Is Lithium Supply Hitting The Brakes For Tesla?
Tesla is quickly becoming the authority in the electric car market despite facing many issues along the way. The latest issue the car manufacturer is facing is making sure their supply of lithium can keep up with the demand. Tesla model cars run on battery packs which are made up of 7,000 lithium-ion batteries. The annual global sales of electric cars are predicted to grow from 1 million in 2017 to over 24 million by the year 2030. With electric cars main competitors being consumer electronics such as smartphones, tablets, and laptops it’s safe to say the lithium demand is going to continue to rise.
The main issue at hand isn’t the amount of lithium being consumed, in fact over the next dozen years we will have used less than 1% of the grounds supply. The focus will now be on keeping up with the lithium demand by building new mines and expanding operations at already existing mining facilities. Mining companies have said they will be adding an additional 20 new mines to the 16 already in operation. This new expansion is estimated to cost somewhere from $350 billion to $750 billion. The first of the new mines is said to open in 2019.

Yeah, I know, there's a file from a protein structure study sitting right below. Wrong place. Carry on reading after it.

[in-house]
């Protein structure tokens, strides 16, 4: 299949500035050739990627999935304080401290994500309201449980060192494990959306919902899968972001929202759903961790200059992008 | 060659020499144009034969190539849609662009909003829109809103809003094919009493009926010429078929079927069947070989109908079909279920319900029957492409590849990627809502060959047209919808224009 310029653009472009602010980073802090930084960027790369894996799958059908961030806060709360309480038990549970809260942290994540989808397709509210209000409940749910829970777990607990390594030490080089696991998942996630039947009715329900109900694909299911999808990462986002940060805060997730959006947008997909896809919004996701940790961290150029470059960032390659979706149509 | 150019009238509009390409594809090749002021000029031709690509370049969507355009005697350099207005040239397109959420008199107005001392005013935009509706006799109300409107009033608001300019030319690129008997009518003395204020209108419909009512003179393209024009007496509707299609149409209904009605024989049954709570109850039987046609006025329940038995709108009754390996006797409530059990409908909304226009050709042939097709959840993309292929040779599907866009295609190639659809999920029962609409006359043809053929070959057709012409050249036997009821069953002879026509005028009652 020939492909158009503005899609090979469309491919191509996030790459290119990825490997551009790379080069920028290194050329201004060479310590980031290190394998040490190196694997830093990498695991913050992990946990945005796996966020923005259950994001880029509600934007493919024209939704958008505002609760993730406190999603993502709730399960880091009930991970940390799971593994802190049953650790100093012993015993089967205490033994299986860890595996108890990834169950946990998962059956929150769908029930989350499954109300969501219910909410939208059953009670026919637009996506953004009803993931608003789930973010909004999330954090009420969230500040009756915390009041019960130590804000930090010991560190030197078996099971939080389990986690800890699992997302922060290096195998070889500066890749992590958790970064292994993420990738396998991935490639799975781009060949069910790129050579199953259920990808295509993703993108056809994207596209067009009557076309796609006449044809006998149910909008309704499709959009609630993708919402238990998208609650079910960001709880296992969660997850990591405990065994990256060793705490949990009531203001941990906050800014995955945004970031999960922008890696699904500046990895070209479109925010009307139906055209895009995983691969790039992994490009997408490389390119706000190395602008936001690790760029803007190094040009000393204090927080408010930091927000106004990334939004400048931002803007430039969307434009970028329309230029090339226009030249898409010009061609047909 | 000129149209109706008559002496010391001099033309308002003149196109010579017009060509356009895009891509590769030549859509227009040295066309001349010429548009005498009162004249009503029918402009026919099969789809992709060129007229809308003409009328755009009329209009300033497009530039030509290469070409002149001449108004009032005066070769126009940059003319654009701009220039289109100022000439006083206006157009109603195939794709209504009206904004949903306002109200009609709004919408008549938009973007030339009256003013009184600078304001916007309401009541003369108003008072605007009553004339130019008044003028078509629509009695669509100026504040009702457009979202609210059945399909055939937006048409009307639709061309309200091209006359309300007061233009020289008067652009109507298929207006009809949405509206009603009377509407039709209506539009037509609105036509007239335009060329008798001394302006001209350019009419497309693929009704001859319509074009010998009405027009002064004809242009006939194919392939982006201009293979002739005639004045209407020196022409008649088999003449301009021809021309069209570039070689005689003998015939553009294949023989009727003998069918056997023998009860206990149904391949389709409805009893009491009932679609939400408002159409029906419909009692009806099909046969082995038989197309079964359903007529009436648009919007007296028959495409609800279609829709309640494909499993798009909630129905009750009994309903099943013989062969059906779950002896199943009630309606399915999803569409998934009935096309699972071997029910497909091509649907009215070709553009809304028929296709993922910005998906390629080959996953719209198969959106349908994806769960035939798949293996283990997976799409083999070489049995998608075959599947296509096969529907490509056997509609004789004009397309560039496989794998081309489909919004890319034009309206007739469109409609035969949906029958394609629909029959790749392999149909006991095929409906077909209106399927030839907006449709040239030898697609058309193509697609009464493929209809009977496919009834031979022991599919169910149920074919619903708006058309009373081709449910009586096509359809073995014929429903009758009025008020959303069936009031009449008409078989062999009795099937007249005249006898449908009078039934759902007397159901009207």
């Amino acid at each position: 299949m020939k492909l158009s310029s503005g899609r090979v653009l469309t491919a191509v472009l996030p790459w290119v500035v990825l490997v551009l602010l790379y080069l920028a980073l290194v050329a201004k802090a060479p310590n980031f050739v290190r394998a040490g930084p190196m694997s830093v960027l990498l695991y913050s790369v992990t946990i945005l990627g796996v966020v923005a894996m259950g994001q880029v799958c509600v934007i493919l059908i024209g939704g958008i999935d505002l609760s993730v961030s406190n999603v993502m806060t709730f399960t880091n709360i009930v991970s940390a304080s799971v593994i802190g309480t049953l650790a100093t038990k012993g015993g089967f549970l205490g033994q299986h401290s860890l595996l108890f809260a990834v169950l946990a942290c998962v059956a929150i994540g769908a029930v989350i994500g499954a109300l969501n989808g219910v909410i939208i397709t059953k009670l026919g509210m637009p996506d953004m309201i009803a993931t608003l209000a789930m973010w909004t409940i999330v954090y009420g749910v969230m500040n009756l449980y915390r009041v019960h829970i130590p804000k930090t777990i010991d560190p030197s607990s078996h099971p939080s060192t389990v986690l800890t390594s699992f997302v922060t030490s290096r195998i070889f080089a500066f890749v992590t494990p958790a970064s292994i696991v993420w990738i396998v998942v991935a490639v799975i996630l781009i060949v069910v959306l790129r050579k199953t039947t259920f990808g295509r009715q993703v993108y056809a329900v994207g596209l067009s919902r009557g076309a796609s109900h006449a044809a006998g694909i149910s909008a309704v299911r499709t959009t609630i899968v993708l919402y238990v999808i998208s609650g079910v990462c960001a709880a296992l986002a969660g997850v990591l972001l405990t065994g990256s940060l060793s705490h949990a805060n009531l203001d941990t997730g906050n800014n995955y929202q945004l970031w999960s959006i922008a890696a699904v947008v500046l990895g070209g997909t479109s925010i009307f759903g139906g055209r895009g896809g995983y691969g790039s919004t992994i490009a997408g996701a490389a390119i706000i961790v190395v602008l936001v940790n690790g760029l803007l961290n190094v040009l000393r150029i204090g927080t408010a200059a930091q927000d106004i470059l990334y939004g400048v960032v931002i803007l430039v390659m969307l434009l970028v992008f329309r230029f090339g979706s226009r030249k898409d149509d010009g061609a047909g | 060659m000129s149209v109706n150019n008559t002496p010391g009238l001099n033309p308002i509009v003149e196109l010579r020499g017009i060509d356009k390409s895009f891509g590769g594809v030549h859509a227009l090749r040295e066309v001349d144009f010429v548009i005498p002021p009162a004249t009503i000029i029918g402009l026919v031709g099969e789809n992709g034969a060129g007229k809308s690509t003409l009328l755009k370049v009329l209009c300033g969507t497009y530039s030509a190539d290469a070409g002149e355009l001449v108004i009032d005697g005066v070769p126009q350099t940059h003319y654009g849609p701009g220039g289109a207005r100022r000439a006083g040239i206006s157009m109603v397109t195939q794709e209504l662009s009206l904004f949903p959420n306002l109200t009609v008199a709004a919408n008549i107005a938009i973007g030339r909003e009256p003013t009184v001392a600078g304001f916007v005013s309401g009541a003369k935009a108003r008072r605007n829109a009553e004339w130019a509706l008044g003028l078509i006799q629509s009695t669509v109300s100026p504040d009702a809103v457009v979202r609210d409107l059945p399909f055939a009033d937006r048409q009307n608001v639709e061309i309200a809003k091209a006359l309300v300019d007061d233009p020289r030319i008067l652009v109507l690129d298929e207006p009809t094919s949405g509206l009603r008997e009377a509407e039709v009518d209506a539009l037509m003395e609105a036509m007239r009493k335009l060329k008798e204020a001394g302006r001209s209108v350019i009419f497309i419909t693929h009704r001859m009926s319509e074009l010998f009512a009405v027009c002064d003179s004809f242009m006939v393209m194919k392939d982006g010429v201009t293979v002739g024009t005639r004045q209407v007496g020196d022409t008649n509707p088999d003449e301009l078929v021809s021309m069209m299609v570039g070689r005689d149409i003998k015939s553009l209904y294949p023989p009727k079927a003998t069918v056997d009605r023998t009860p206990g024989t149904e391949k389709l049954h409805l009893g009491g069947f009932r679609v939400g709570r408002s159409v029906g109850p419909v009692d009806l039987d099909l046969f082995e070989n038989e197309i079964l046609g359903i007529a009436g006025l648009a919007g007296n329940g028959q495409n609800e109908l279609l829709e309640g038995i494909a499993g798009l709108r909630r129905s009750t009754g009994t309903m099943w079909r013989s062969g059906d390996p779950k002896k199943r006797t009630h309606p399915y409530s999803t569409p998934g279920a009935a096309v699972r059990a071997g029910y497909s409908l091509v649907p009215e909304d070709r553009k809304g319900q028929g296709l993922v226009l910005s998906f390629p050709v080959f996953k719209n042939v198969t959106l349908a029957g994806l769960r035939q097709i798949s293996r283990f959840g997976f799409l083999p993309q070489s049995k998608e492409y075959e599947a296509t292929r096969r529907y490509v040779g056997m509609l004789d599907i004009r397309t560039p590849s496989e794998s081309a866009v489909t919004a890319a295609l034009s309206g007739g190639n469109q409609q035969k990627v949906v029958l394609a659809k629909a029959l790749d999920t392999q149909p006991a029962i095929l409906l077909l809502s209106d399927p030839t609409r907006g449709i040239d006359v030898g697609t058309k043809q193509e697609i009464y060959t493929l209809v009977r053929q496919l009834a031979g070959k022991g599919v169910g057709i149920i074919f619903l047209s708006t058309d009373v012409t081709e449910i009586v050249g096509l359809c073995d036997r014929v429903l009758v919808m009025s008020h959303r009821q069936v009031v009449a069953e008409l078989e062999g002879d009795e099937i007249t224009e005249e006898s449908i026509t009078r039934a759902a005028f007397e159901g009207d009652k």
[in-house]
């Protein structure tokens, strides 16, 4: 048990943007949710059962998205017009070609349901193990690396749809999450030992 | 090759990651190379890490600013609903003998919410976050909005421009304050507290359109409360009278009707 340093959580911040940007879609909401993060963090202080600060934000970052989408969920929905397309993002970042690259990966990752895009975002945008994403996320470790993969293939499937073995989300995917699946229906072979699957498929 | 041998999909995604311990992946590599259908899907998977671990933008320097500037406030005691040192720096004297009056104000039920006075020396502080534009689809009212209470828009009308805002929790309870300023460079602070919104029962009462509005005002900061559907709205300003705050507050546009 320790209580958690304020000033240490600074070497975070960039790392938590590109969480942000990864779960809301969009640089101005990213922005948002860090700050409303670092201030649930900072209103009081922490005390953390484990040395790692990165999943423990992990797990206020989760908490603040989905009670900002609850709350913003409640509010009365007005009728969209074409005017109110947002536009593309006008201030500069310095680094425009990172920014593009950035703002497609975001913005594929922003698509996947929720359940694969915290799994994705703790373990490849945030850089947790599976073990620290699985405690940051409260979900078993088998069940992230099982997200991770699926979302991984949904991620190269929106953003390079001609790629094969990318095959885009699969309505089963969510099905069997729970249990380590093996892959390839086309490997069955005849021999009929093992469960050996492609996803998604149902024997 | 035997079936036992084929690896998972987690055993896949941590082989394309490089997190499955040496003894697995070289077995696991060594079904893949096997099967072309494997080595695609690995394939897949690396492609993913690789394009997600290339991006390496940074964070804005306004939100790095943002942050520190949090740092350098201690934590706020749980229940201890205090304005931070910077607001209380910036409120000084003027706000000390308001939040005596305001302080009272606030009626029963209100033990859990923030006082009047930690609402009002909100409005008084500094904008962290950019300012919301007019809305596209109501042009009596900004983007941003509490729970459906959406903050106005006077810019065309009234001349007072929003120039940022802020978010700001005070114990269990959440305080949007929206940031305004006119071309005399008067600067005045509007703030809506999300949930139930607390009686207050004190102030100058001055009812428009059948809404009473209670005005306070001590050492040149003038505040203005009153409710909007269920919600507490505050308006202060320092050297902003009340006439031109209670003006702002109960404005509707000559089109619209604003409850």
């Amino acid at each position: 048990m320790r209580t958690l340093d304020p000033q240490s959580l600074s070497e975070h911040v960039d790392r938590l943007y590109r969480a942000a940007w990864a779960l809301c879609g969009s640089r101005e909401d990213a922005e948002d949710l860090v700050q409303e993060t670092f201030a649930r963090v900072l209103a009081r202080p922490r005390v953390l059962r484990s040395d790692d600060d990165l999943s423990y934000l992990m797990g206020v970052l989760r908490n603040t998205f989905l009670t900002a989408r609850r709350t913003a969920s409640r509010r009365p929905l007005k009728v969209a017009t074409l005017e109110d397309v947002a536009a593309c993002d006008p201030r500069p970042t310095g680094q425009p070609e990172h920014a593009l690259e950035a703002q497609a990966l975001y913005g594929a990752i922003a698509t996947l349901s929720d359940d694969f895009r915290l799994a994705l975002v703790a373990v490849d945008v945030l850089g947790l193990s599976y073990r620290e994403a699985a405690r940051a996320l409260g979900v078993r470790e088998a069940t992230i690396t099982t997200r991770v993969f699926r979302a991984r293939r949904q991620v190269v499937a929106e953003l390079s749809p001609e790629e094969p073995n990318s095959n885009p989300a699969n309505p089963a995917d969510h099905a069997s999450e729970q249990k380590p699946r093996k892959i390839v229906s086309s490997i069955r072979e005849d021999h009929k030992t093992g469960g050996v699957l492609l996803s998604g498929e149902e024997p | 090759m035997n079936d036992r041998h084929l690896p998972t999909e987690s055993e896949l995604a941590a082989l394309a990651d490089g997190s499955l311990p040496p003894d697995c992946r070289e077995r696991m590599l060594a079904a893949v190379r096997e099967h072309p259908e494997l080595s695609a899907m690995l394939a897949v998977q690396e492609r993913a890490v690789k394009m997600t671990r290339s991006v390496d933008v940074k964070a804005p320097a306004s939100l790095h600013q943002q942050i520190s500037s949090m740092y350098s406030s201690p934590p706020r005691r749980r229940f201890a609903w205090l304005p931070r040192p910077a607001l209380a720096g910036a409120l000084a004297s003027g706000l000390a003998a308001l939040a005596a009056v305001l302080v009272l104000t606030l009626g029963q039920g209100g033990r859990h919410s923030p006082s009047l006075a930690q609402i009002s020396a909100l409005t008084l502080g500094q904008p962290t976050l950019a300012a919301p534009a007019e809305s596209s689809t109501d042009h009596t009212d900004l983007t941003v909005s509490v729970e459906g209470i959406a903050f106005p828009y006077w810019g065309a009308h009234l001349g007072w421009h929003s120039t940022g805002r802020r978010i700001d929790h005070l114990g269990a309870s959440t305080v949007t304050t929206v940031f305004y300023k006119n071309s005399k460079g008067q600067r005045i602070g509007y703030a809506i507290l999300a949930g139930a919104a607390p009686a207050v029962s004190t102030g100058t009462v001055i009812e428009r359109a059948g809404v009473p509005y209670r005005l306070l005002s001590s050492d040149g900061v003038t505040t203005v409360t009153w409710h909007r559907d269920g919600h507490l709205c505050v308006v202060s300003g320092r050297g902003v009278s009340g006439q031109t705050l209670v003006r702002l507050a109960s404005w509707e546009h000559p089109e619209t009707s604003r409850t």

One way Tesla is staying ahead of the competition is looking into investing in Chilean lithium supplier SQM to secure themselves a steady supply of the metal for their future production. It will be interesting to see how Tesla handles this new bump in the road.